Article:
--


    -----------
    Got TidBits?
    Get it here: www.networkip.net/tidbits
    "Jon Skeet [C# MVP]" <> wrote in message
    news:...
    > Alvin Bruney <vapordan_spam_me_not@hotmail_no_spamhotmail.com> wrote:
    > > From your blog you wrote:
    > > >You can use Notepad or any better editor to write the code. In fact, I

    > > strongly recommend >learning to write .NET code *without* using Visual
    > > Studio.NET so you *really* learn what's >going on
    > >
    > > That premise is so bogus. How about paraphrasing it like this. To learn

    to
    > > drive a car, I'd really suggest you remove the engine so you can learn

    how
    > > the car moves.

    >
    > That one's going a bit far, but:
    >
    > > Or how about this: I really recommend you learn HTML to do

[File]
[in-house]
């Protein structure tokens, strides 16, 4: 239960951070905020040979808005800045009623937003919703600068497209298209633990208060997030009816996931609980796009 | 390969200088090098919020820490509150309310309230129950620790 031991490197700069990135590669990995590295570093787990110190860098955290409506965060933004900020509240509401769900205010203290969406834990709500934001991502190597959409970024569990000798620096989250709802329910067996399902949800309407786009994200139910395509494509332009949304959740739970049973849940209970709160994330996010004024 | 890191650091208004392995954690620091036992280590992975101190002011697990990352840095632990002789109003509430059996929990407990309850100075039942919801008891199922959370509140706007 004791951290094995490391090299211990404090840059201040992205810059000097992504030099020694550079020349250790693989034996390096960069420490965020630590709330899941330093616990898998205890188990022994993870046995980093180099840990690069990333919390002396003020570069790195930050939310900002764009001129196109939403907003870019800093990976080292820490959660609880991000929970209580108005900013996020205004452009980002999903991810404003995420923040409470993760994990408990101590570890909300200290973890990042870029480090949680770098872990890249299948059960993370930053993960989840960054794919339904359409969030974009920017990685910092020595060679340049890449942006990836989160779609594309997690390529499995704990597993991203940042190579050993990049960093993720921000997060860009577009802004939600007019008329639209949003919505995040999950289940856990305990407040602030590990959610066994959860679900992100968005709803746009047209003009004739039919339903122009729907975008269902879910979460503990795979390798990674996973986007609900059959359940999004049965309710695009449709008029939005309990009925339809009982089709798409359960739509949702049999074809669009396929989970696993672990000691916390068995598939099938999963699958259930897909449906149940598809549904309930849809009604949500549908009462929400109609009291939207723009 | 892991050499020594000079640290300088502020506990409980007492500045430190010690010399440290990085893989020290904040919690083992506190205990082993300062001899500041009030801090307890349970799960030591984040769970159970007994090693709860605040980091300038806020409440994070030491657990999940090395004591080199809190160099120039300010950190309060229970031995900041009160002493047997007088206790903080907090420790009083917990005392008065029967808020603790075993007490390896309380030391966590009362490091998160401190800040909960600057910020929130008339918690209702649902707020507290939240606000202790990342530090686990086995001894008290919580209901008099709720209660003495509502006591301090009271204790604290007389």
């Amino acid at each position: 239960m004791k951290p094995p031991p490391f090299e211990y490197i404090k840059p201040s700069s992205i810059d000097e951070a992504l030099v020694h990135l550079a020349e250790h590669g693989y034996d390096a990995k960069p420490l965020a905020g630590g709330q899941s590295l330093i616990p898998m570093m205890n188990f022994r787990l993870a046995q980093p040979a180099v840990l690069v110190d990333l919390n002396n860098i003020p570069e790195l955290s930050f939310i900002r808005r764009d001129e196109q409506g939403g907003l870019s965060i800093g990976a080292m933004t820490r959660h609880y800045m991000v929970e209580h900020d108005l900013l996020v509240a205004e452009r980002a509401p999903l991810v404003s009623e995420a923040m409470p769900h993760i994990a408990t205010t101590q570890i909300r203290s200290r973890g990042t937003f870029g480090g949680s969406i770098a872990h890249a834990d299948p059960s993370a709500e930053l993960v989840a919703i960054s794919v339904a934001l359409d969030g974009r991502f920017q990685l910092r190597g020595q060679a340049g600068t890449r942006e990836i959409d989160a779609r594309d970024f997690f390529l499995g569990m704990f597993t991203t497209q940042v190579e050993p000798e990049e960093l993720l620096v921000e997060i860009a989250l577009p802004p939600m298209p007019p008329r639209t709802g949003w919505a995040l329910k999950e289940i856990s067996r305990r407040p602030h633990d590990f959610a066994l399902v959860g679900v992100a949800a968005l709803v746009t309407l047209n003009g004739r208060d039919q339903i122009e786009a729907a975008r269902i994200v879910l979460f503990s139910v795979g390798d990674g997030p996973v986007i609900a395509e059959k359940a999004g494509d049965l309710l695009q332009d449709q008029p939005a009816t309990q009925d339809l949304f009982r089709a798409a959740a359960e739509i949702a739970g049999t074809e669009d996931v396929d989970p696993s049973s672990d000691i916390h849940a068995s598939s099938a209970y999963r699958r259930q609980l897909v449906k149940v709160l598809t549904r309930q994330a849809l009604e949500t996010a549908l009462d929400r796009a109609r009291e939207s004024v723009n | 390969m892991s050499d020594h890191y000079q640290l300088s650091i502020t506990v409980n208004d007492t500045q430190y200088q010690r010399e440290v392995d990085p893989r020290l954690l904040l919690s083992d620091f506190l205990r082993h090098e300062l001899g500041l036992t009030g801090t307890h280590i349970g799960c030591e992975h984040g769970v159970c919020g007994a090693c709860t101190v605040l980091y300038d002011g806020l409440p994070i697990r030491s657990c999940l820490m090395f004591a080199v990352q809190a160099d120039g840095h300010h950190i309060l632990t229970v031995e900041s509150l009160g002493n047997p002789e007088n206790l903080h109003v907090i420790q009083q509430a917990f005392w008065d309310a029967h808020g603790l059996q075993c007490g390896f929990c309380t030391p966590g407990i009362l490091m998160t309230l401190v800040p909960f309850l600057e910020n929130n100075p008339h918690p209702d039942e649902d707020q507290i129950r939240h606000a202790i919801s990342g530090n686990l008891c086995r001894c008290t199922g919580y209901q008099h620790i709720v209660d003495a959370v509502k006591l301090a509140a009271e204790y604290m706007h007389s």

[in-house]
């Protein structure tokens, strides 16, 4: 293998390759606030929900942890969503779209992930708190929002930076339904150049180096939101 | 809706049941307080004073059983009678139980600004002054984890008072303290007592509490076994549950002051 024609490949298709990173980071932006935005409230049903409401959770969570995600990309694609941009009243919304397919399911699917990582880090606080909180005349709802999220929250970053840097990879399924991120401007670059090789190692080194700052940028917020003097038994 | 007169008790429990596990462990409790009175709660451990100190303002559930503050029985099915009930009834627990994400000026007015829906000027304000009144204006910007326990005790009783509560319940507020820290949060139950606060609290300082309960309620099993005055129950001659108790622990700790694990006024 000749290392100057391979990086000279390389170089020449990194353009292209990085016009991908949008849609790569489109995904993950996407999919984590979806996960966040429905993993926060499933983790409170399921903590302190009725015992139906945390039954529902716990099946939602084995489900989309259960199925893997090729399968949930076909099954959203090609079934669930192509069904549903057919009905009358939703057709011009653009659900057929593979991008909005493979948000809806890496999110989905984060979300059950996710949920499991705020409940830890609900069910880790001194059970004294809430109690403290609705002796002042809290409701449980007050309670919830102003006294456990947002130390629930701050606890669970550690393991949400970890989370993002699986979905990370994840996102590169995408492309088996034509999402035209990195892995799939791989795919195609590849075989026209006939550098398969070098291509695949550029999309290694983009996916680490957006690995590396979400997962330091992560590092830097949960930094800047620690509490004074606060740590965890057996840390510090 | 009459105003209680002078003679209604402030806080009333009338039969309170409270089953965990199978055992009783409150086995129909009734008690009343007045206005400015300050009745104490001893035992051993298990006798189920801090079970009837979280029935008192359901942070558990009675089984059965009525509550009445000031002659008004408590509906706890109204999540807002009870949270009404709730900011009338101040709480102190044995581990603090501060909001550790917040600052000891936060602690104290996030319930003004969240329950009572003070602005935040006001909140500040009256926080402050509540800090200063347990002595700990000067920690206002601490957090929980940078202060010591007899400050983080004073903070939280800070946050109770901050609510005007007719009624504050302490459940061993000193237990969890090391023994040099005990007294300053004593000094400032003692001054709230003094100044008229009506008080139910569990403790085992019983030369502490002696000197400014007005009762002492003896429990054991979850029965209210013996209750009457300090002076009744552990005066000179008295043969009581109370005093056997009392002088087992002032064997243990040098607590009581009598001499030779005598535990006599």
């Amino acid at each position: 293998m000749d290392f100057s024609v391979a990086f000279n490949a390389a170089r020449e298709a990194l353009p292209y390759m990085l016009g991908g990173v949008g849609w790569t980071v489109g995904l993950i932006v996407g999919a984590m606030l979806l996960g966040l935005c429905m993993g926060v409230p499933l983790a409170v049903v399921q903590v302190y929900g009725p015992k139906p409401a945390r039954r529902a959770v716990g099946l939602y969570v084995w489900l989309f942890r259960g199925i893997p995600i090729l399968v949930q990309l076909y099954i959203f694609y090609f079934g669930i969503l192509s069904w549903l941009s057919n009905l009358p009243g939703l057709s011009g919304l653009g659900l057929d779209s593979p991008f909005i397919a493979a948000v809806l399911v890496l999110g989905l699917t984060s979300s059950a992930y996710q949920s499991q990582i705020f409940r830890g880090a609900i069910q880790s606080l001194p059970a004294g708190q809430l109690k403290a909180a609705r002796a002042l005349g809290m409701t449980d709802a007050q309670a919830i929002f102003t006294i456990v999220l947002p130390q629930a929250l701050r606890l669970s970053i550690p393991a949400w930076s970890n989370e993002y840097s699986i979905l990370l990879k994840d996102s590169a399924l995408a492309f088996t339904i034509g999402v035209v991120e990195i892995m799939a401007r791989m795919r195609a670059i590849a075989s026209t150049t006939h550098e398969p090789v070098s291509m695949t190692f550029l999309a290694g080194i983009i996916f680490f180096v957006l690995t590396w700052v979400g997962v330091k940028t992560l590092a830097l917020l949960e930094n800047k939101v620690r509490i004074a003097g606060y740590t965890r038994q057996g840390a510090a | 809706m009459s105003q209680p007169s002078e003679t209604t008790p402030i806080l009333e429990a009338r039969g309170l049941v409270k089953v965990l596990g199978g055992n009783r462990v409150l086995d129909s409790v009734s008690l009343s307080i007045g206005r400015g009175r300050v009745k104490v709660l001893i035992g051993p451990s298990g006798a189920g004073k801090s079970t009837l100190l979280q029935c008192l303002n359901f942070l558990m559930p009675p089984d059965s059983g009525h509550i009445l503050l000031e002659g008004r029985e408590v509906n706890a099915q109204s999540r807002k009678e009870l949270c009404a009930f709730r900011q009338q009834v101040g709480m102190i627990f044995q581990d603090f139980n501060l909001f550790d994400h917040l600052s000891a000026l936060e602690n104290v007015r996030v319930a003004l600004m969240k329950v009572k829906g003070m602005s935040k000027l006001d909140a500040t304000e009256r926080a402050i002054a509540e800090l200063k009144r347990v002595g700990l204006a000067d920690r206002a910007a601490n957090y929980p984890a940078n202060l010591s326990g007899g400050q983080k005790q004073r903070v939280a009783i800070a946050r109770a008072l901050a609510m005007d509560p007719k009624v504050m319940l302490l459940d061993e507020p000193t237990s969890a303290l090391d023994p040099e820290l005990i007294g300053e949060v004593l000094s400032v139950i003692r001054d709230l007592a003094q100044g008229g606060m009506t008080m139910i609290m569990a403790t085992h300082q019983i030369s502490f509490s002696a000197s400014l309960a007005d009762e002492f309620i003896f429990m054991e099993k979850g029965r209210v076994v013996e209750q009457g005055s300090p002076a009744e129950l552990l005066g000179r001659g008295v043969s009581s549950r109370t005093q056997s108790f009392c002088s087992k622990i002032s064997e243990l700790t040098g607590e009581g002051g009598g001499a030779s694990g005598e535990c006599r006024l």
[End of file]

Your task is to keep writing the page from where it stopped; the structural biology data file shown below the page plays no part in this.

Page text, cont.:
> > web programming so you understand how things work inside a web page.

    >
    > Absolutely! Anyone who tries to develop a web app but doesn't know HTML
    > to start with is at a *serious* disadvantage.
    >
    > > Nuff
    > > said. The point of tools like VS is to abstract this tedium out of the
    > > programmers hands so s/he can concentrate on what matters most -

    developing
    > > products.
    > >
    > > The point is this: tools are for a programmer's benefit. At the end of

    the
    > > day, your paycheck is based on your productivity, not on how much you

    know
    > > about what goes on underneath the hood. How can that knowledge help you

    be
    > > more productive if you have to write out boiler plate code for yourself.

    >
    > You write the boiler plate code to start with, then *maybe* you let the
    > tool do it at a later date, once you understand what it will be doing
    > for you. (You may, like me, choose to end up writing all your GUI code
    > by hand anyway, just to get more maintainable code in the long run.)
    >
    > > You
    > > can't because you are wasting your time re-inventing a finely tuned

    wheel.
    > > What's the good of this knowledge if you let the environment write the

    code